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Sigur Rós’ ‘ATTA’ is balm for the times

Marking a return to their typical style, Sigur Rós’ eighth studio album, ‘ATTA’, is a salve that makes everything good again

Sigur Rós on 4 October last year in Milan, Italy.
Sigur Rós on 4 October last year in Milan, Italy. (Getty Images )

It is easy to become very fond of the music that the Icelandic band, Sigur Rós, makes. Like many others who have become fans of the band, it was their second album, Ágætis byrjun (A Good Beginning), that got me hooked sometime in the very early noughties. A friend played a CD of the album; I had never heard anything like it. It had a musical style with the potential to mesmerise listeners; and its magical properties were capable of soothing and destressing even the most ruffled of mental states.

When I heard them first, they were still new kids on the block. Ágætis byrjun was released in 1999 when the band, then a quartet, comprised Jón Þór Birgisson (better known as Jónsi) on vocals and guitar; Kjartan Sveinsson on keyboard; Georg Hólm on bass guitar; and Ágúst Ævar Gunnarsson on drums. All of them were in their early 20s; they had formed the band when they were still in their teens.

Since then, they have gained a following worldwide. They are among the very few rock bands in the world that have filled up 5,000-plus arenas on every continent without ever singing in English. Their music has been used in films, commercials and television shows. They were invited to score an episode (in which Homer visits Iceland) on The Simpsons; and their song, Hoppipolla, was used in BBC’s Planet Earth series.

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Last week, the band released their eighth studio album, ATTA (which means eight in Icelandic), 10 years after their previous release, Kveikur.

On ATTA, Jónsi and his reconstituted band, a trio with Hólm and Sveinsson, are accompanied by the London Contemporary Orchestra. A return to their typical style, the album is like a restorative balm, a salve that makes everything good again.

It was Ágætis byrjun that first introduced me to the band’s style—the centrepiece is Jónsi’s magnificent voice, a falsetto that is incredibly pacifying and mellow, albeit with a hint of melancholy. Jónsi sings either in Icelandic or, most often, in Vonlenska, which means Hopelandic, an invented language that the band uses in many of their songs—nonsensical syllables and sound that convey emotions rather than meanings.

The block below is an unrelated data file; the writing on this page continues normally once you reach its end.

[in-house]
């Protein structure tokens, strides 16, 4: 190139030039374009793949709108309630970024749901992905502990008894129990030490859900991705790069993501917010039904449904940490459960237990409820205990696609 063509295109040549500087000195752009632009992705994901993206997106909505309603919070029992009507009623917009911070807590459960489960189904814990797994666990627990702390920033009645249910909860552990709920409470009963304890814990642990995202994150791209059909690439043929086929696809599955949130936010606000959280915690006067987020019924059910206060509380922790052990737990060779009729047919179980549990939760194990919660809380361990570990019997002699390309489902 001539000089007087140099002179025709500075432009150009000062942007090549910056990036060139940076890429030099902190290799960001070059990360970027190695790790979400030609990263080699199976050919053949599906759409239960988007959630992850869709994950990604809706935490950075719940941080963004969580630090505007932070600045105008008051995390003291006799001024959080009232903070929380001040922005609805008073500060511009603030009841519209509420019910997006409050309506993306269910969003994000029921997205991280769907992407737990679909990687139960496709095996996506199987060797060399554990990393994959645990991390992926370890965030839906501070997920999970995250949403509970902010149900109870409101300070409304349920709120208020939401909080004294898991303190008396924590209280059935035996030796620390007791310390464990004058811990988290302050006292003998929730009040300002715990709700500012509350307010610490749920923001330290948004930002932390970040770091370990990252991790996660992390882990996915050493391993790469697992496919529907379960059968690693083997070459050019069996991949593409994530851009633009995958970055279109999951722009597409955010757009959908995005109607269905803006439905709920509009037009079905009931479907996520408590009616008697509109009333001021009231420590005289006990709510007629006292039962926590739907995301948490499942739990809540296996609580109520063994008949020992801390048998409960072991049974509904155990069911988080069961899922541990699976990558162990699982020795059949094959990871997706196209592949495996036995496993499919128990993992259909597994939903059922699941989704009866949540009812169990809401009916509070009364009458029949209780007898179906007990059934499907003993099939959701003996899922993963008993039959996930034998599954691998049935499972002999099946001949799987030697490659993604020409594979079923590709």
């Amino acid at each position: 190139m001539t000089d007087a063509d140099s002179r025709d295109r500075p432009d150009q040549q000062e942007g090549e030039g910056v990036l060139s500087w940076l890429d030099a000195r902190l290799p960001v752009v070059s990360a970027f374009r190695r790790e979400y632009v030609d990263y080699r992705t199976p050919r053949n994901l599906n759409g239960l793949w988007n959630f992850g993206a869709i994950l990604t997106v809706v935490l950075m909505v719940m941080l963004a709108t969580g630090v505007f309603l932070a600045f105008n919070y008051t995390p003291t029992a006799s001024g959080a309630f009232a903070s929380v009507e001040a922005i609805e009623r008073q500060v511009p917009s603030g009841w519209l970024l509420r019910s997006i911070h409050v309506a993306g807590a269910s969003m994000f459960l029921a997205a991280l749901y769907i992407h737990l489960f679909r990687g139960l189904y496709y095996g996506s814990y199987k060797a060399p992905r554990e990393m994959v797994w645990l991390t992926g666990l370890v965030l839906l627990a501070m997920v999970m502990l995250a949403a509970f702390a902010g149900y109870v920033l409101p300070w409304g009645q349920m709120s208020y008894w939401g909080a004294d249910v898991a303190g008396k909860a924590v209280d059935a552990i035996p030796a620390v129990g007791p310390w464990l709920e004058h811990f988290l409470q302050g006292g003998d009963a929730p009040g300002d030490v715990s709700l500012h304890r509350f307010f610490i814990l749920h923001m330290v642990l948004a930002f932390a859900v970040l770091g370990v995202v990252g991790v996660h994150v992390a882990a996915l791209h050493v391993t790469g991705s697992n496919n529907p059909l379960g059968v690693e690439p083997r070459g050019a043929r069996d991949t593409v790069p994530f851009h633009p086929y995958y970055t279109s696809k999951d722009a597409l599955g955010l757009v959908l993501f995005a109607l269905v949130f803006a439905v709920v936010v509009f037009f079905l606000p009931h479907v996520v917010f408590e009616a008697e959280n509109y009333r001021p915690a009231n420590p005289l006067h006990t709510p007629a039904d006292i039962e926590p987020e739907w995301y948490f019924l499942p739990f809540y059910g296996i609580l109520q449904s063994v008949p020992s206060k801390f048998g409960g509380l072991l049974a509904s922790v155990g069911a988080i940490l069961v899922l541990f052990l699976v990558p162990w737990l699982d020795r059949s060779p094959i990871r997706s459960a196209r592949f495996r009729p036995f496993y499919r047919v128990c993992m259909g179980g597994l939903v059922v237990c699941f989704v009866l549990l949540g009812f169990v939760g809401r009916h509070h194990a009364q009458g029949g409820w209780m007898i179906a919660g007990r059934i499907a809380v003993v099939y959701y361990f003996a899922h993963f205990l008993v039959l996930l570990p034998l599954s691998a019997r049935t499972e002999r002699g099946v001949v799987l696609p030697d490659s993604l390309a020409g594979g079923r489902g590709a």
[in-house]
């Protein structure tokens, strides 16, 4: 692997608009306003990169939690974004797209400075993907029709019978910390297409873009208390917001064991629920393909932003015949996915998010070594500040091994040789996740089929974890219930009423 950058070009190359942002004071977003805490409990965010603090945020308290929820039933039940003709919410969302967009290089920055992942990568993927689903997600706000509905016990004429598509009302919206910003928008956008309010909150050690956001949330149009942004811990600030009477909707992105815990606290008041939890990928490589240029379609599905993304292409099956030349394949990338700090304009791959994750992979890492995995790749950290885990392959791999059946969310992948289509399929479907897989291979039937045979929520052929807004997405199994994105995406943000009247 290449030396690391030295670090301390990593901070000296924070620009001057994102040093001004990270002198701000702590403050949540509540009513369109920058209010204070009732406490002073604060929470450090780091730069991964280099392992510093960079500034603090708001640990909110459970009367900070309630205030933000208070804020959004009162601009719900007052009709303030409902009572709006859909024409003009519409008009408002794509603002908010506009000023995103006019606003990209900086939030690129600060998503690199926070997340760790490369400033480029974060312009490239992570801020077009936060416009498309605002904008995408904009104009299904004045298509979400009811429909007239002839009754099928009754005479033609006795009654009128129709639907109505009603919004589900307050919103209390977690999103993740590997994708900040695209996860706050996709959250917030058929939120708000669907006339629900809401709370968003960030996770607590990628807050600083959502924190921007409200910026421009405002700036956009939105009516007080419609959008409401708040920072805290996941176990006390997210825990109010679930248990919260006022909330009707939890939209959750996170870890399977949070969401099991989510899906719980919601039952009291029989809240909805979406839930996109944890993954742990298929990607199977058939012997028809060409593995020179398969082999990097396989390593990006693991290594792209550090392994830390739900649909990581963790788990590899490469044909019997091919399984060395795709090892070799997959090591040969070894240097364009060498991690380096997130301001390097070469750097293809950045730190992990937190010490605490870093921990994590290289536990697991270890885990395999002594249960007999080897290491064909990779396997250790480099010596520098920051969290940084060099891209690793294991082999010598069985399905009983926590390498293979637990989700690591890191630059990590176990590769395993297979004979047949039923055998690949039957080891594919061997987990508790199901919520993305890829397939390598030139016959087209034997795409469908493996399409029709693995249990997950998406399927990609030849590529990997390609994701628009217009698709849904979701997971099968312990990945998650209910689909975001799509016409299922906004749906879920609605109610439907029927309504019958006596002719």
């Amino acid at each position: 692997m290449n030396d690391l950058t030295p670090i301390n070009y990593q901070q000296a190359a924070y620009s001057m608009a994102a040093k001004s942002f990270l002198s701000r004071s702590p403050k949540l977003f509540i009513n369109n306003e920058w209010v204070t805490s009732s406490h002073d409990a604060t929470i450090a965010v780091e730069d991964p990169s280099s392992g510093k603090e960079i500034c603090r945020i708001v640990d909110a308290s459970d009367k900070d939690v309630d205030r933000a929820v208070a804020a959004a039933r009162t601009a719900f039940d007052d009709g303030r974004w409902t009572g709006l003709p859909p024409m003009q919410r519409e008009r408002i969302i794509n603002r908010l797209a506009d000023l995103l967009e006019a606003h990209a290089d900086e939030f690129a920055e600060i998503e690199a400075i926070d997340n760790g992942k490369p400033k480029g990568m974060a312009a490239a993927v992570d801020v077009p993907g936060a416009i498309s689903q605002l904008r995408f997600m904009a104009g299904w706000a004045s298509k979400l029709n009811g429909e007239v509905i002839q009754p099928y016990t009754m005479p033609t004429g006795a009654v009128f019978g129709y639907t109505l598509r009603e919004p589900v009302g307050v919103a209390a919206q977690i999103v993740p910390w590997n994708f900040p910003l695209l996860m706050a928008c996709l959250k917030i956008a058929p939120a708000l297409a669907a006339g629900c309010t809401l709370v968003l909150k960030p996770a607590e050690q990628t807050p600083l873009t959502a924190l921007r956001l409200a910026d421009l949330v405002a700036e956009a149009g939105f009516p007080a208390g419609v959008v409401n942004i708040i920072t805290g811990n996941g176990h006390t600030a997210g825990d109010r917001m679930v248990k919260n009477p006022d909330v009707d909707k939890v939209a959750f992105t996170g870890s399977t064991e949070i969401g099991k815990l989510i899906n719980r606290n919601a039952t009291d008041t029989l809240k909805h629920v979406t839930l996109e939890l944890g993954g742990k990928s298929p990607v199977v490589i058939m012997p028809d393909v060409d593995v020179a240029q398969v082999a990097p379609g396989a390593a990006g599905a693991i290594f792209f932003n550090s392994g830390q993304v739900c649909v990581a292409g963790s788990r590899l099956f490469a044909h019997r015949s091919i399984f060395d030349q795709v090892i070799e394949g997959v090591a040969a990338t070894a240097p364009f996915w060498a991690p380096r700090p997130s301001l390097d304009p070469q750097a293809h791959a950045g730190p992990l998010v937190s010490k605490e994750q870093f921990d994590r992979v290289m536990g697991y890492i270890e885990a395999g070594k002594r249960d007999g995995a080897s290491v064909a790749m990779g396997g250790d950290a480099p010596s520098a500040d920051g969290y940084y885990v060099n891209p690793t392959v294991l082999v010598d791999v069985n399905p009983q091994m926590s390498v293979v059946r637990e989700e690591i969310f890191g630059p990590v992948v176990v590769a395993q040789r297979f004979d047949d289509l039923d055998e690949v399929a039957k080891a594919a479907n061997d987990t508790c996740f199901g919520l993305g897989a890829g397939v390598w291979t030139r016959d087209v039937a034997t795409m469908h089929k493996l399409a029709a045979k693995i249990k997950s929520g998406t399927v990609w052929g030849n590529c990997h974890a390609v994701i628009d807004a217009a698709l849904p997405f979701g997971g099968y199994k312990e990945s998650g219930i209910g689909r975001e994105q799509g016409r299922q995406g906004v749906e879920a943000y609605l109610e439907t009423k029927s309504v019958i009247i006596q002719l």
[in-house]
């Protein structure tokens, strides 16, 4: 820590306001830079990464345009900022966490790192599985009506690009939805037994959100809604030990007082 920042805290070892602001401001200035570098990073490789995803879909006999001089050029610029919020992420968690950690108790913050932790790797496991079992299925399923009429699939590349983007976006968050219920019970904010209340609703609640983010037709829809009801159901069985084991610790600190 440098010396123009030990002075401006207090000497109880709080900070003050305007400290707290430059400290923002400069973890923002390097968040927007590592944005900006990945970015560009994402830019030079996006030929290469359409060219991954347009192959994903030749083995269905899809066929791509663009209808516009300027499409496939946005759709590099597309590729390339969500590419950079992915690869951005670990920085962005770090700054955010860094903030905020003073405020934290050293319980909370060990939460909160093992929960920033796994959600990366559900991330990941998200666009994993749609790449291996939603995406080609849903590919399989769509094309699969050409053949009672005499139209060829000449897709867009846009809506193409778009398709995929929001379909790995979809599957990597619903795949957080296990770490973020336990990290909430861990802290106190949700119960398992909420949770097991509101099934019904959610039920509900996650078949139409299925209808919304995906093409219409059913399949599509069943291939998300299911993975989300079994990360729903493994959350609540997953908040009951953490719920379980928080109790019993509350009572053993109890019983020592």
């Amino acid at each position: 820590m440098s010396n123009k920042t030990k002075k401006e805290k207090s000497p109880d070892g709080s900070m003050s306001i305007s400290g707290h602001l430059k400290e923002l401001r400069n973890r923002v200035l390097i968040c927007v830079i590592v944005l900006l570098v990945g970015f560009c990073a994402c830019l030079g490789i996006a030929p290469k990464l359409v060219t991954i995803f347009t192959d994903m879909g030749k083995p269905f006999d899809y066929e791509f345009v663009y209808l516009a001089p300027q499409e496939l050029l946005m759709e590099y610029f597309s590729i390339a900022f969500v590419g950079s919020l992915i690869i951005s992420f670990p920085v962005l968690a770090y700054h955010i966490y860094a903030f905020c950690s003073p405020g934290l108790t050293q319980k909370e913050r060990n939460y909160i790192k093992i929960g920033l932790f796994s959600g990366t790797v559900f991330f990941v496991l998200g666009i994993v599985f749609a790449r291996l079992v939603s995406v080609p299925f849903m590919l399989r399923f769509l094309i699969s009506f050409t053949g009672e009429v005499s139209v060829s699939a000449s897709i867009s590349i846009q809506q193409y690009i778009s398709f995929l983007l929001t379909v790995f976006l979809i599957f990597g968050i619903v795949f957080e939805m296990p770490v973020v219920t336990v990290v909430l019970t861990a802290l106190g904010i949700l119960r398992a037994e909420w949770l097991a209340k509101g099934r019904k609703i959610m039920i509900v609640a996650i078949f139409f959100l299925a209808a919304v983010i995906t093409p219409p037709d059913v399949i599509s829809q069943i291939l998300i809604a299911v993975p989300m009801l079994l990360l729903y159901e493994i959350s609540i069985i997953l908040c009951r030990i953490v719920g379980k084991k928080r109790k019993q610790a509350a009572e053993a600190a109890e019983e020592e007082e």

It does not matter really because Sigur Rós’ songs are all about the music—even Jónsi’s vocals are used more as an instrument than for meaningful lyrics. Sigur Rós’s soundscape is marked by its expansiveness; the slow starting tempo of its songs, which often later build up to a crescendo; and an open, rolling, orchestral vibe. And, because Iceland is often associated by many with Norse mythology and a uniquely bleak but beautiful landscape, people, particularly music critics in the West, use those references to describe the band’s music.

Icelandic post-rock is how critics like to describe Sigur Rós’ music, post-rock being the generic name that describes music made by using traditional rock music instruments (guitars, drums, bass, etc.) to make music that has non-traditional rhythms, melodies and chord progressions.

Whether you prefer to link Sigur Rós’ music with their country of origin or not, their music can evoke stories of the endless horizons of Icelandic landscapes that a few of us might have seen in person and most of us are familiar with through visual media. Sigur Rós’ music is in their sonic landscapes and those always tell evocative stories. Their tales weave in and around familiar themes often based in Iceland. The stories are sometimes sad, sometimes triumphant, or hopeful—but always riveting. And, always, featuring sounds that appear, reappear and disappear in different circumstances. Some of Sigur Rós’ oeuvre of albums could seem like a series of novels or, considering their filmic nature, soundtracks without the visuals.

Ten years ago, in their seventh studio album, Kveikur, the band had all but ditched their ambient, ethereal musical trademark for something more aggressive, angry even. The band’s diehard fans lapped it up nevertheless.

ATTA, however, harkens back to the band’s trademark ethereal sonicscape: wide open soundscape; gentle build-up of tempo; and huge helpings of sonic introspection. The London orchestra adds to the soundscape’s vastness and most of the eight tracks (named after numbers in Icelandic) are instrumental. The occasional vocals by Jónsi are in Icelandic or Vonlenska and, as I said, he makes his voice sound like a musical instrument.

Fans had been waiting eagerly for ATTA ever since the band dropped a single from it. The album, with its genesis in the pandemic-induced quarantine period, was recorded at Abbey Road, the storied London studio made famous by The Beatles. It is not, however, the first time that Sigur Rós have recorded there.

According to Jónsi’s interviews to mark the launch, the album was conceived in sessions at the singer’s basement in his Los Angeles, US, home and is a kind of response to the dark period the world was going through. The band too had had its own share of troubles over the past decade, including a face-off with the Icelandic tax authorities over a dispute that has since been settled.

Coming as it does now, ATTA is a tailor-made stress banisher. Grab a pair of headphones, darken your room preferably and play the album. Fifty-six minutes later, you will emerge completely renewed. Honestly.

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